http://www.freepressjournal.in/analysis/lessons-india-can-learn-from-thailand-r-n-bhaskar/1246406

Thailand pursues economic development aggressively

India began talking about Make in India since 2014.  And it has been talking about India becoming the hub of innovation for several decades now.

2018-03-29_FPJ-PW-Thanland-and-IndiaBut quietly, and rather efficiently, Thailand has begun working on it.  It has begun revising its import tariffs, its visa regulations for trained professionals who could help the country in its march towards excellence, its internal systems of education and its focus on science and technology as well.  The idea is that Thailand should have a domestic workforce that could match the innovation levels that many developed countries have achieved.

India talks about such things.  Its Skill India programmes make immense sense.  But it has been unable to scale them up to transform the country.

Watch the chart alongside.  This little country has done things that India could have done better.  In order to get a perspective on this, it must be noted that India has a land-mass of 3,287,263 square Km that is thus six times larger than Thailand’s 513,120 sq km.  True, India has a large population – almost 19 times larger than Thailand’s 68.9 million.  But that could be the perfect reason for India to focus on developing his manpower resources, and look at people both as wealth creators and as manpower export opportunities.  Remember, Indians have already become the largest provider of remittances in the world – without much support from the government.

Instead, India has allowed its school education potential to get ravaged by policies that looked at reservations and entitlements instead of merit, ideology instead of excellence.  Not surprisingly – despite its weakened standards – India has a literacy level of just around 74.04% (which is more of a fudged rate – see http://www.asiaconverge.com/2016/12/fudging-education-data-produces-sludge/). Then compare this with Thailand which achieved a literacy level of 97% in 2015.

When it comes to the government’s ability to splurge or misuse taxpayer-funds, once again it is Thailand that comes out with a better deal than India. It has a corporate income tax rate of 10-20%  and even lower rates for SEZ (or special economic zones), a withholding tax of 1-10% and a value added tax (read GST) of just 7%.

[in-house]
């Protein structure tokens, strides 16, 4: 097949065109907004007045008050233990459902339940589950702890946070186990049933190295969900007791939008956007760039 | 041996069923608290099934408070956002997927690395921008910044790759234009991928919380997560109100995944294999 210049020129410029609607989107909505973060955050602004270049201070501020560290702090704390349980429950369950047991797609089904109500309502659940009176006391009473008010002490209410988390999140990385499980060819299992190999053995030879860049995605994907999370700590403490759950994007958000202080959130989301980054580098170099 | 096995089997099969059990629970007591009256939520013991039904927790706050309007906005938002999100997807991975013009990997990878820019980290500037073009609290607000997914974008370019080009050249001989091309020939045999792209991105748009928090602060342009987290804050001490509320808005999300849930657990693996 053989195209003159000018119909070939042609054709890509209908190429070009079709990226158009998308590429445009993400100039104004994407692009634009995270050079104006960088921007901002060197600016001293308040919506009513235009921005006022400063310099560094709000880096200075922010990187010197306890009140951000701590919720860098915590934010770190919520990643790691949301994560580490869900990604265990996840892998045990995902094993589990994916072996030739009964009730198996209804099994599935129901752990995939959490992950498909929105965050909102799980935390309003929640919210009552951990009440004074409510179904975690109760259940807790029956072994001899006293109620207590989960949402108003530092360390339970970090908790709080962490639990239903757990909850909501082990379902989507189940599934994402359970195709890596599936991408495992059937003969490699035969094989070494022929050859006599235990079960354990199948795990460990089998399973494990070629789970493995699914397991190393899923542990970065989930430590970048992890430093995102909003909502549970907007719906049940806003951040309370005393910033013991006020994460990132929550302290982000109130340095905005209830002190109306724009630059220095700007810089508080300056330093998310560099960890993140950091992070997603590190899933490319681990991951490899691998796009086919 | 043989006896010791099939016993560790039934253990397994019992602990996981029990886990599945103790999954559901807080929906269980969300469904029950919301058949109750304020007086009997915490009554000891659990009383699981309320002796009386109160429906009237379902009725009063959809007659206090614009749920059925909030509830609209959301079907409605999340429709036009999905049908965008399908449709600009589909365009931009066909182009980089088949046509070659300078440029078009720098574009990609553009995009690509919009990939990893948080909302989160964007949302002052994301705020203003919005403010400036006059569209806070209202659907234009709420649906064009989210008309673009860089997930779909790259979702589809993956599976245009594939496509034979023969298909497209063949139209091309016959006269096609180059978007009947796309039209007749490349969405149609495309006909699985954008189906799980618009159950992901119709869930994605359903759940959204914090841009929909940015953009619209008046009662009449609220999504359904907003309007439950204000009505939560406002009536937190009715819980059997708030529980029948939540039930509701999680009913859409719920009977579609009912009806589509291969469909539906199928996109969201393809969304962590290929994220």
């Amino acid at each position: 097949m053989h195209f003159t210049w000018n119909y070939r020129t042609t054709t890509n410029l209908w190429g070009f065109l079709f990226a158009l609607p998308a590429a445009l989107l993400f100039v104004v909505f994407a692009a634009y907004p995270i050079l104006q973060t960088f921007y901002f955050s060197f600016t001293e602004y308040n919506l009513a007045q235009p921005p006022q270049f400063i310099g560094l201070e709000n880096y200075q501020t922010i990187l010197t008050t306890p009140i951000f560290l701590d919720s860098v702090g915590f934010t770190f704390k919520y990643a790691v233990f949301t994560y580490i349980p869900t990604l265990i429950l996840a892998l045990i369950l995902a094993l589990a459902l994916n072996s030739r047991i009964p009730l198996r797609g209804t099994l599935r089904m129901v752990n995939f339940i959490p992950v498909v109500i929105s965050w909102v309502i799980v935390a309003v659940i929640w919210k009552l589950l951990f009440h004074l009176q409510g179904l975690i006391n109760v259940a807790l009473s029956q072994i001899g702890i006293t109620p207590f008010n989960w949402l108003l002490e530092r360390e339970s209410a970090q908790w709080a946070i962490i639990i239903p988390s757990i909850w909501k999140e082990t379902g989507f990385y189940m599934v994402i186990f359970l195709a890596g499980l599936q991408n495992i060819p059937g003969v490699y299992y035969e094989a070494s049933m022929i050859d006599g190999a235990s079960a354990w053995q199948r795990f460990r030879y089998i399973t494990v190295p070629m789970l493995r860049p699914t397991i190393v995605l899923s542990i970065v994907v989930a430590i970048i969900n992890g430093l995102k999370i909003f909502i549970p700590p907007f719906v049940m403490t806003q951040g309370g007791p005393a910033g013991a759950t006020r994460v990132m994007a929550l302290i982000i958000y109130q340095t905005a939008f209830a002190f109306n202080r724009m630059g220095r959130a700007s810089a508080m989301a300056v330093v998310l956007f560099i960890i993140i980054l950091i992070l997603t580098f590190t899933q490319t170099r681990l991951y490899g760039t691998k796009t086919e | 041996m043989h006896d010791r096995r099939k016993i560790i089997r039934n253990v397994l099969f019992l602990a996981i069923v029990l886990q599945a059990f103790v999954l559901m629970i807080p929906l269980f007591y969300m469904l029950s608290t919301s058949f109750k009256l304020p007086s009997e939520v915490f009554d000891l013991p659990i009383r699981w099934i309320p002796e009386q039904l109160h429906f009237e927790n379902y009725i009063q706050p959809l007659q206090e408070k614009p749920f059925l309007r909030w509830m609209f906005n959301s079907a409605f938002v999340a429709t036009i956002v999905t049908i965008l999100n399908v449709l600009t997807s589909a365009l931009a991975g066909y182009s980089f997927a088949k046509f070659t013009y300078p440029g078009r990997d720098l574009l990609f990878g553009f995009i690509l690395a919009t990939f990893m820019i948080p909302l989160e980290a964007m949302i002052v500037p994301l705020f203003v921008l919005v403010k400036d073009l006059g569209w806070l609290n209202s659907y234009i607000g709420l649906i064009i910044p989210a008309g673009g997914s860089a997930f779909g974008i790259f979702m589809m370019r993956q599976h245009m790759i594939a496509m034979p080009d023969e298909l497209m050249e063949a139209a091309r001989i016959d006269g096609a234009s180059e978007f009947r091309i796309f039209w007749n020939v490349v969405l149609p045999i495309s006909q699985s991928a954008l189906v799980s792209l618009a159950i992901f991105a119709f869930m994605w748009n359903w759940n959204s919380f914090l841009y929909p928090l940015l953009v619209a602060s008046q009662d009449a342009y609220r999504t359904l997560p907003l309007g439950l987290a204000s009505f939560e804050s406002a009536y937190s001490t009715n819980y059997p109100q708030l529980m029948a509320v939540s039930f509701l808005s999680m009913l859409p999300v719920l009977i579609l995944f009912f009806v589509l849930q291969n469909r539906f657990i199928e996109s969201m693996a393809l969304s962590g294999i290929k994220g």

In fact it is the way Thailand has modified its national objectives from time to time that has allowed it to advertise itself as the Gateway to the ASEAN region. So while earlier, Thailand focussed on agriculture (Thailand version 1.0), it quickly moved to focus on productivity enhancement in light industries (Thailand 2.0). It then moved on to focus on labor and heavy-machinery-intensive production (Thailand 3.0).  It has now begun promoting Thailand 4.0 which calls for focus on technology and innovation to add product service value.

Over the last four years, it has seen its expenditure on R&D climb from 0.45% in 2014 to 0.78% of GDPin 2016.  Its target for 2018 is 1% of GDP, and it hopes to achieve its target of 1.5% by 2021.  Two-thirds of this is from the private sector. As a result, its ratio of R&D personnel per 10,000 workers has climbed from 12.9 persons in 2014 to 12 persons in 2016. It has set 25 as its its target for 2021.

It hopes to achieve this by focussing on three years – through Internationalisation, through specialization – especially in areas related to food technology, and through regionalization (regional science parks).

One of the most impressive focus areas remains the Eastern Economic Corridor (http://thaiembdc.org/eastern-economic-corridor-eec/)  – a 13.3 square km SEZ  — which Thailand has been positioning as the gateway to Asia. It has begun working on enhancing its transportation and logistical systems. Work has already begun for setting up a high speed train network that will connect three major international airports – Don Muang, Suvarnabhumi (Bangkok) and U-tapao. Its double track railways line and motorway networks are also being expanded.  The U-Tapao airport is being planned with its own FTZ (free trade zone) freight-rail-yard and aviation hub. The last is to have its own merchant MRO (Maintenance, Repair and Overhaul) facilities, which the government believes will become the biggest MRO in South Asia in the coming decade. Included in the plans are Phase 3 of the Laem Chabang Port, Phase 3 of the Map Ta Phut industrial port, the Sattahip commercial port and supporting ferry ports.

But are all these efforts getting translated to actual industrial investment by foreign players?  Yes, indeed. Thailand has witnessed a surge in foreign direct investment (FDI) inflows, which have been growing at around 21%  over the past six years (compared to a global average of 0.7%)..  That is not surprising considering that the World Bank in 2016 ranked Thailand 2nd in terms of ease of doing business among emerging economies in East Asia. Mastercard has ranked it #5 on Asia’s financial literacy index.

In fact, the manner in which Thailand has begun attracting investments is also a story worth telling. Some of them include medium sized Indian entrepreneurs who see in Thailand the flexibility to expand in a manner that was not possible in India.  But that is a story that needs to be looked at some other time.

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